Video Games vs Reality

I used to have a friend that loved getting high and playing video games. They were obsessed with 1993’s Doom, an early first-person shooter which had relentless waves of enemies and an odd ‘forced 3D’.

Sometimes, you’d be in a place with them and they would compare it to a Doom level. It always felt jarring – I understood that the impression was vivid to them, but it didn’t translate to other people. When I was in the Louvre, I was amazed by the art, not how easily I could imagine a Cyberdemon appearing from around the corner.

Last month, I was climbing a hill in Shropshire, walking over scrub common-land, with clouds drawing down closer. There was no real path so I had to pick the best route. As I climbed, I looked up to see some ruined buildings emerged in the shadows ahead of me.

And I couldn’t help but feeling like I was in the game Death Stranding.

I played a lot of Doom and Quake back in the nineties, but I’d never had such a strong feeling of deja-vu about a game before. It’s something to do with how sophisticated these games have become. When I’m walking through the landscape in Death Stranding, it feels so similar to keeping my balance when I’m walking on steep hills. And the distance between reality and graphics is diminishing, particularly on misty days.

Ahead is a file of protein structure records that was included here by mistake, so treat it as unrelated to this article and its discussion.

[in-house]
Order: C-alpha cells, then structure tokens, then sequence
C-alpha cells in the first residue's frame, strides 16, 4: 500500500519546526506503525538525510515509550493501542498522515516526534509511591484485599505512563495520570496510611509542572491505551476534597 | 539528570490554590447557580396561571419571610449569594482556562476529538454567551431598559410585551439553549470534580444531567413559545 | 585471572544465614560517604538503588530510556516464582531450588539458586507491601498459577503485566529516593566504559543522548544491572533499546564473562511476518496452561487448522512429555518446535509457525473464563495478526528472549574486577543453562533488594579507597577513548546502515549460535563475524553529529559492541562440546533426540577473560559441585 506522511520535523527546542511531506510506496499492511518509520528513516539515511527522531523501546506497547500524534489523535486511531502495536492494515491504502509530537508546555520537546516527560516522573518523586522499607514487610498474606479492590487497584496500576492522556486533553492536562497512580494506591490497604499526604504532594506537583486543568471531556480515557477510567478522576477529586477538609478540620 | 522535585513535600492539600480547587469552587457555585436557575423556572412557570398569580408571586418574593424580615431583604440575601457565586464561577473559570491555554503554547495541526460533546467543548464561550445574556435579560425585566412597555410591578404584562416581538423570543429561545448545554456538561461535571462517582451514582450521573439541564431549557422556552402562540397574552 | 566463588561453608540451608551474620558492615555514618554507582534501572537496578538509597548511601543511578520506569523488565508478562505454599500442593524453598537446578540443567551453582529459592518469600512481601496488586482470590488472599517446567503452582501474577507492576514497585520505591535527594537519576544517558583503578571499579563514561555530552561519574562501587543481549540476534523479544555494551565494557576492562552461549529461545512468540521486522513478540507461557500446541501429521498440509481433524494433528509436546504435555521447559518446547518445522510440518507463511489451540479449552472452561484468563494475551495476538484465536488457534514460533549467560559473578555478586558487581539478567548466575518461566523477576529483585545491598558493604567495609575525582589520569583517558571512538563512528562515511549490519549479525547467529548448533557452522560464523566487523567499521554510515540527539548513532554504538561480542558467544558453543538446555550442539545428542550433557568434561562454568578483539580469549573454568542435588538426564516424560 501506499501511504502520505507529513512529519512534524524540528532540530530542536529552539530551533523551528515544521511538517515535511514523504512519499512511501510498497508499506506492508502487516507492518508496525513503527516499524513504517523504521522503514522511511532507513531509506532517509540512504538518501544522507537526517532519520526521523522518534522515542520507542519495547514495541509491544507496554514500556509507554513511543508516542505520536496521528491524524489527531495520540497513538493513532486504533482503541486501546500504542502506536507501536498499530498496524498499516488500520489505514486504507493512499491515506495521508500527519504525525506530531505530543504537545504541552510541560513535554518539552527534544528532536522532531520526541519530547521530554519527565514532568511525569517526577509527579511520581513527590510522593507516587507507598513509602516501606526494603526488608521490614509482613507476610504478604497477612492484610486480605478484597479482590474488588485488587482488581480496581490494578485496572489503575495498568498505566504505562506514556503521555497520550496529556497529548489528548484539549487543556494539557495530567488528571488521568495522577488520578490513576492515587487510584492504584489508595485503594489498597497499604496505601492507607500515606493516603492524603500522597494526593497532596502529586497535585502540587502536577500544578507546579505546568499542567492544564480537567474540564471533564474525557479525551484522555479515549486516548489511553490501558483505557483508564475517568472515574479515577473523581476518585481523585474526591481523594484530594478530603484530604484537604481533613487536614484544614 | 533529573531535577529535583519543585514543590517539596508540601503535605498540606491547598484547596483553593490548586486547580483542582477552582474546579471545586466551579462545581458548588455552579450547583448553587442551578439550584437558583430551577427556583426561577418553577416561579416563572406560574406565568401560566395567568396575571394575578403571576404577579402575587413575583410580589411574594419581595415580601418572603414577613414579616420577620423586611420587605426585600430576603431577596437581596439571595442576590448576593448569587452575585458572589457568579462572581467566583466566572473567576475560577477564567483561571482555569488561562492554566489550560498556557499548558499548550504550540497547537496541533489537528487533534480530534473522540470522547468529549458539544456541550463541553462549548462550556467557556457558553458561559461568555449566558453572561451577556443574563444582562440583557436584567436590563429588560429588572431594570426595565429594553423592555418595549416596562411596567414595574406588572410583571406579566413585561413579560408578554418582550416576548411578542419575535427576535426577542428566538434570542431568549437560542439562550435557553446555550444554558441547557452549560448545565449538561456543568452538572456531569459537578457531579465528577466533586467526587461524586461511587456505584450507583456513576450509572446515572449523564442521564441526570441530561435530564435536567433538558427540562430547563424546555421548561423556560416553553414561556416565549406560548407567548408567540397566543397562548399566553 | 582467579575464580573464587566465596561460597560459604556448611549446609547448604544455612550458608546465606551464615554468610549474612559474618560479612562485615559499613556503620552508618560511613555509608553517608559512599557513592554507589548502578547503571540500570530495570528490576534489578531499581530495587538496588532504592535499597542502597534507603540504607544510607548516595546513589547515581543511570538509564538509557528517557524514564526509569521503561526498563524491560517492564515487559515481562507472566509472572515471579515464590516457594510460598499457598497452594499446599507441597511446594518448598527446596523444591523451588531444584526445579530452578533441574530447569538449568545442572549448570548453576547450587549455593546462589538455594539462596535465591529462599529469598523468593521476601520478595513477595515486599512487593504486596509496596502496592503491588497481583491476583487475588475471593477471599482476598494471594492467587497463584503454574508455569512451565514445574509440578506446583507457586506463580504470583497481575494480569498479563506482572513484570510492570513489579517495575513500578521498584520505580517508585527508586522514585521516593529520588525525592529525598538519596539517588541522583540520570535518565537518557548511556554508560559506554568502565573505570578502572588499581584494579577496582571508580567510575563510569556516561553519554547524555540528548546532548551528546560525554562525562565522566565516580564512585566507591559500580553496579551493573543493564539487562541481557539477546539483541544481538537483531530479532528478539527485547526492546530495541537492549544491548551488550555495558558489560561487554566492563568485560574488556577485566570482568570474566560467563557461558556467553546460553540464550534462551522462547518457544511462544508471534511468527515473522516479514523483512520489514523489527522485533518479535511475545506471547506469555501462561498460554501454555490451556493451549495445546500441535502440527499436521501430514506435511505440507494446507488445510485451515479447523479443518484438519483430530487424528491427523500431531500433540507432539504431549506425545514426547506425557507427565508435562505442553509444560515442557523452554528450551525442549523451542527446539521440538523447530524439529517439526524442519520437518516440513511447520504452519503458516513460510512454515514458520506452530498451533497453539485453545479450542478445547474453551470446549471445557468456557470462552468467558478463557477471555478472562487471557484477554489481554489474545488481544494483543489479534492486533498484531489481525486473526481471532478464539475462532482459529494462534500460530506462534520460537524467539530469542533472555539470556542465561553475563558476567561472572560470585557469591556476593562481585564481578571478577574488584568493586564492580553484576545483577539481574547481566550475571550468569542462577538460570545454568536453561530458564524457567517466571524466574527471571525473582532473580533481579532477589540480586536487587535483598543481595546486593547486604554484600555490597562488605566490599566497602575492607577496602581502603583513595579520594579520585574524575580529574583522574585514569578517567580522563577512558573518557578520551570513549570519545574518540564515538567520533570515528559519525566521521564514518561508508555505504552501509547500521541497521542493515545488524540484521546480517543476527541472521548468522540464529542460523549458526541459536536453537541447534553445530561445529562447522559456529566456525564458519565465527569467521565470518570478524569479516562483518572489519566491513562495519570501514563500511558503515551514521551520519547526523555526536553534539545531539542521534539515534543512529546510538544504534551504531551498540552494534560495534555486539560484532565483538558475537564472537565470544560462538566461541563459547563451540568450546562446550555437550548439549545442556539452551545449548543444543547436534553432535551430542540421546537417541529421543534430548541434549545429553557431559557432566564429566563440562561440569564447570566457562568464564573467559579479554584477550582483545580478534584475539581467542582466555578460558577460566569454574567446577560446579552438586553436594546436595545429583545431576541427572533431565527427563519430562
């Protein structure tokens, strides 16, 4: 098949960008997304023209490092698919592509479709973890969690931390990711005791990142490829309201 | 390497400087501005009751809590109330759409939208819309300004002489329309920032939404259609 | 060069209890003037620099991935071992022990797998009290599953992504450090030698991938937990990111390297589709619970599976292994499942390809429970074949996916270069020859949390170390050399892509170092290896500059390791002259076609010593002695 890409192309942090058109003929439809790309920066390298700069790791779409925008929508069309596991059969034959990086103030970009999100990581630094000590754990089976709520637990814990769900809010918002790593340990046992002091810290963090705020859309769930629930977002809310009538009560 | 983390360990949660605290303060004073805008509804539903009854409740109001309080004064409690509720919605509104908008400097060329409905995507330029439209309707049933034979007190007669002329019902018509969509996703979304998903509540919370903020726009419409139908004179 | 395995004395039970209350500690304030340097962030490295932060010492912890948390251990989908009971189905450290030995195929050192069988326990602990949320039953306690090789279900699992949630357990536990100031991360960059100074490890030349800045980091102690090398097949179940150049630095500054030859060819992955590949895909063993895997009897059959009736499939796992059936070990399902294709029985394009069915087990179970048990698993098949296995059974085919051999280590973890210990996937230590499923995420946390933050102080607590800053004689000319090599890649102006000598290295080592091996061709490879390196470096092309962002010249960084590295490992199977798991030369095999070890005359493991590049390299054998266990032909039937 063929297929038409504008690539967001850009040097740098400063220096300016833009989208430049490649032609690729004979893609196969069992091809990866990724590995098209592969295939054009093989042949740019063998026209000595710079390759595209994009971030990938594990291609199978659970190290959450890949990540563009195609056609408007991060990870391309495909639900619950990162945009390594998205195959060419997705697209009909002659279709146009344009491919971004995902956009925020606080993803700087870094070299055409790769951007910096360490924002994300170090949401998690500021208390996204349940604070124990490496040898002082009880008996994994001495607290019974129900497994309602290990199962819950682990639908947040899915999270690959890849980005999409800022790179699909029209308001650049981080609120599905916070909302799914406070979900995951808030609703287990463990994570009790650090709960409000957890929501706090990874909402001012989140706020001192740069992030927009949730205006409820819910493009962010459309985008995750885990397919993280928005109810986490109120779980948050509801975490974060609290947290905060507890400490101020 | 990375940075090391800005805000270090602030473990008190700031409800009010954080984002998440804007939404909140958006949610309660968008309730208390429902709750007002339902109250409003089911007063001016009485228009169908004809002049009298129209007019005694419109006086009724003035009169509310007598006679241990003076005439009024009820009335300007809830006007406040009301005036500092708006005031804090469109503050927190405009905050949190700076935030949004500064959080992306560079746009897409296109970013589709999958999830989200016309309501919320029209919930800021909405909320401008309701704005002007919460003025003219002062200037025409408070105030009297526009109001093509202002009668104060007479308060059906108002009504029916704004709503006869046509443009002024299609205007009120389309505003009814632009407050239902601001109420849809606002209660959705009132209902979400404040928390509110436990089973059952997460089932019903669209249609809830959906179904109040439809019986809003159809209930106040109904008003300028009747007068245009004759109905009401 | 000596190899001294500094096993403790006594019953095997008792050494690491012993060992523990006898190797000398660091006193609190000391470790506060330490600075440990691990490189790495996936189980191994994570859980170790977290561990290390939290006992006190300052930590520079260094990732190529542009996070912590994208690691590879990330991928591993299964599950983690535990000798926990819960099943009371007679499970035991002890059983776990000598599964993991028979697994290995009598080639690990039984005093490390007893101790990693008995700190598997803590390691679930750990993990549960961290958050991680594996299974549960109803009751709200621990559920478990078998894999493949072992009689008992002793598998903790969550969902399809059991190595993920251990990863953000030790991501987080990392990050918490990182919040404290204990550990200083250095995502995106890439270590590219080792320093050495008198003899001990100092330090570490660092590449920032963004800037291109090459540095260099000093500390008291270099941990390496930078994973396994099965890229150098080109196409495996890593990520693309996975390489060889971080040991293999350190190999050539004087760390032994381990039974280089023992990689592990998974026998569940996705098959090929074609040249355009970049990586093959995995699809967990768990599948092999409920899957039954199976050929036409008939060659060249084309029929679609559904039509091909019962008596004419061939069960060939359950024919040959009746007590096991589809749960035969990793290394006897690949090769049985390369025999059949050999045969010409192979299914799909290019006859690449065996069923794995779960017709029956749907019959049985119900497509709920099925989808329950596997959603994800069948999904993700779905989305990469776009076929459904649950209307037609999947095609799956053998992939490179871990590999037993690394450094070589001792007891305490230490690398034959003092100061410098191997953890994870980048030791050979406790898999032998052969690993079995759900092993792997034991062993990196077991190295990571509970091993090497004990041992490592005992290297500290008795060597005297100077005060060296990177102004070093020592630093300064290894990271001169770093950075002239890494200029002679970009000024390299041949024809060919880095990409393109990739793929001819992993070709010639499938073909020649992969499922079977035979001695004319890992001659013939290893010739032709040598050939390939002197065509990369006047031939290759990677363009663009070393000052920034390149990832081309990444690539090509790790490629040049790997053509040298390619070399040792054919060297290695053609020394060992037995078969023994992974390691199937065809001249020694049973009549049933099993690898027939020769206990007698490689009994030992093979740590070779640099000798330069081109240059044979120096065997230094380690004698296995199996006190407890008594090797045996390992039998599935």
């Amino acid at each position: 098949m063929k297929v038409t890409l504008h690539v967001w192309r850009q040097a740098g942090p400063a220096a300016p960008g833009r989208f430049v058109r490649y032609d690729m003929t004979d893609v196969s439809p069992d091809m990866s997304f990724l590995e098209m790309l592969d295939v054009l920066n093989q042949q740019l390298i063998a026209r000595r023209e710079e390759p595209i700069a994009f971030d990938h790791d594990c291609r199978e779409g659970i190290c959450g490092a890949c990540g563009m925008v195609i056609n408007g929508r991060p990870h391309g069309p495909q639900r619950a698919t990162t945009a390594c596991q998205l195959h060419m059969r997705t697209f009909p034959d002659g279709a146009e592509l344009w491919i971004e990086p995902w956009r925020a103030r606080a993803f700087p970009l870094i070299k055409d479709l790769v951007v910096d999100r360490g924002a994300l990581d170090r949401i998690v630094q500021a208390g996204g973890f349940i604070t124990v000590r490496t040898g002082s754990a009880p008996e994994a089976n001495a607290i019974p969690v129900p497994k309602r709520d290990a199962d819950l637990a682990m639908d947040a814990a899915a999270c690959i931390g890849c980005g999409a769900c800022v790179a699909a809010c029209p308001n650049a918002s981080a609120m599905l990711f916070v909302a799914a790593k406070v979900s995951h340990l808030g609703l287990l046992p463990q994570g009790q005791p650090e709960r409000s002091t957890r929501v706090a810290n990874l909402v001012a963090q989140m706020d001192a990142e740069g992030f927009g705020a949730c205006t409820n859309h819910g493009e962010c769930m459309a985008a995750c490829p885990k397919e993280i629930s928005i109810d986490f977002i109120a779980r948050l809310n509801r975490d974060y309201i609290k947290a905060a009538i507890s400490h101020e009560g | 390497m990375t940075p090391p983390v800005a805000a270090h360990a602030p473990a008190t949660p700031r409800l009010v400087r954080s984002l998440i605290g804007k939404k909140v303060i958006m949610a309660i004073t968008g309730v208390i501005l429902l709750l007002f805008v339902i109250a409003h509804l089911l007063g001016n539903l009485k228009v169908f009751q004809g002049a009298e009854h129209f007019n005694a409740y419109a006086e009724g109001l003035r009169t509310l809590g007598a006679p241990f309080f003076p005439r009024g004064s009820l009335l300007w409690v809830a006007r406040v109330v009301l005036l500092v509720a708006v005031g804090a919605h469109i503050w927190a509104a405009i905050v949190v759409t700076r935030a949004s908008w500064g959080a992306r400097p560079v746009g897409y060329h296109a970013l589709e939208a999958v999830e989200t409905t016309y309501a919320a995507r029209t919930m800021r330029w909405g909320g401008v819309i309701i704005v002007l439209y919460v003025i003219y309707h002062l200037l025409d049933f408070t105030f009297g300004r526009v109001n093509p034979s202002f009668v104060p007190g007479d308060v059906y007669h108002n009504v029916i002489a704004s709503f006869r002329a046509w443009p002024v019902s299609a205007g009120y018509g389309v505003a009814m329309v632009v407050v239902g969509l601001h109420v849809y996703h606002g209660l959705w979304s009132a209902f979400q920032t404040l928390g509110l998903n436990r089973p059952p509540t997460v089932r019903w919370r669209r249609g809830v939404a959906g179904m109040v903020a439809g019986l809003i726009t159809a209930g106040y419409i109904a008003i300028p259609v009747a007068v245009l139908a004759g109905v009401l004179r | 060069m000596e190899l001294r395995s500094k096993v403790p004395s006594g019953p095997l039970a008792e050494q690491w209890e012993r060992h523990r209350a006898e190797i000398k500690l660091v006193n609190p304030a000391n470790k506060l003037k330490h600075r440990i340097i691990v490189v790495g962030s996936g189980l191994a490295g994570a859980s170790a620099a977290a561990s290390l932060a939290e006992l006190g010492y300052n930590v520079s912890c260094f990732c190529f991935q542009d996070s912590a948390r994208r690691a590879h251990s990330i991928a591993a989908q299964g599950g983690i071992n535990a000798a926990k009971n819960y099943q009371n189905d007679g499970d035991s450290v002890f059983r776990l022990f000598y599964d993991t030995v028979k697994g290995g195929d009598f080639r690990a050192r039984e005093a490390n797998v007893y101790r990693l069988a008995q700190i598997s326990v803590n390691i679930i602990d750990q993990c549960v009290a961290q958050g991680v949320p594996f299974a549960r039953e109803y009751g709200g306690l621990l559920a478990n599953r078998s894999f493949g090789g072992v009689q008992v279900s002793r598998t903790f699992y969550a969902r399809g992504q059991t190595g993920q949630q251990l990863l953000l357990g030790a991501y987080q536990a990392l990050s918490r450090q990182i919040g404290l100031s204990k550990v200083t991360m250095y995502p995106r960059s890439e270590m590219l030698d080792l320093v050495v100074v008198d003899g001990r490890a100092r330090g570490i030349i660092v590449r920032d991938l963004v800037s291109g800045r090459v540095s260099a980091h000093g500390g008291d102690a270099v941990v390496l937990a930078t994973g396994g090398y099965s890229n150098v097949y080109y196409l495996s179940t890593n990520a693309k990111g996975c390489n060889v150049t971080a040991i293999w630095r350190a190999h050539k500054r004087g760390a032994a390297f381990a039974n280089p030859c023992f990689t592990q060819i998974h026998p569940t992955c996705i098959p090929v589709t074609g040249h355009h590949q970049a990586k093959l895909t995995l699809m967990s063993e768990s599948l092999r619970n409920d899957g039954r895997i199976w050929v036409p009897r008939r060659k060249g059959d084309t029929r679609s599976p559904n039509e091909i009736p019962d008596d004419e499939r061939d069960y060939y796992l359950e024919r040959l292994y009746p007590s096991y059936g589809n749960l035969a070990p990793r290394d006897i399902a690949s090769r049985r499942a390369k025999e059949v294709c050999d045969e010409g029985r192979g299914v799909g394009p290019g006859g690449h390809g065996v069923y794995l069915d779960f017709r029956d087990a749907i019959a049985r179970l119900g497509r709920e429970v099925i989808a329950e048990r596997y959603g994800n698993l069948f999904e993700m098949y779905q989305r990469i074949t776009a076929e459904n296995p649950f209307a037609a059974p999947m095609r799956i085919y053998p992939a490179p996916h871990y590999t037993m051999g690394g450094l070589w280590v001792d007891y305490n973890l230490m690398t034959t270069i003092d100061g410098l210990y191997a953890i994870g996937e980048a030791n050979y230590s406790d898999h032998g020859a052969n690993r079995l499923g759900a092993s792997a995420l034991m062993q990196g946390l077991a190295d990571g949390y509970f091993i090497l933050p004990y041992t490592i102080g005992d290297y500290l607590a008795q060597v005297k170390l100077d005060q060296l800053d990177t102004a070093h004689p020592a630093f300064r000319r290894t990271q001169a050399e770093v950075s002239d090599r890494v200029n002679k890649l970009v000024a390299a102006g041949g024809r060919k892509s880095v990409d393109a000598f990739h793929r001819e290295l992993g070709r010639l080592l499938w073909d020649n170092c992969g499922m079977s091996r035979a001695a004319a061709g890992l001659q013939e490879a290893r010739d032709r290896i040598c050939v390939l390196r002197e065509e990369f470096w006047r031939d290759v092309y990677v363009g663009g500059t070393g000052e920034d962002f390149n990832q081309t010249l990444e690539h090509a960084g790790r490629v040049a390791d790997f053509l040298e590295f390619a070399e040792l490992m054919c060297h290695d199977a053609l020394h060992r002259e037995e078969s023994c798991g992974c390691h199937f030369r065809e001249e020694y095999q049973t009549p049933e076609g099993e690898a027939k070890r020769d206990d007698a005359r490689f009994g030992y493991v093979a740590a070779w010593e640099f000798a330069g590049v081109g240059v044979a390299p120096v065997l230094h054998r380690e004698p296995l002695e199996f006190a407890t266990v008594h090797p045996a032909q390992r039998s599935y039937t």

A week ago, I spent an entire day playing The Last of Us Part 2 (hey, it’s a pandemic). When I went out to the supermarket afterwards, my movements felt videogame-like, my vision when I turned like the in-game camera. When I picked things up to put them in my pocket, I felt the same satisfying click as that game provided.

I’d like to argue that this is more remarkable than simply seeing long corridors and hidden corners as dangerous; but I reckon I was unfair to this friend. They’d just engaged with games more intently than I had.

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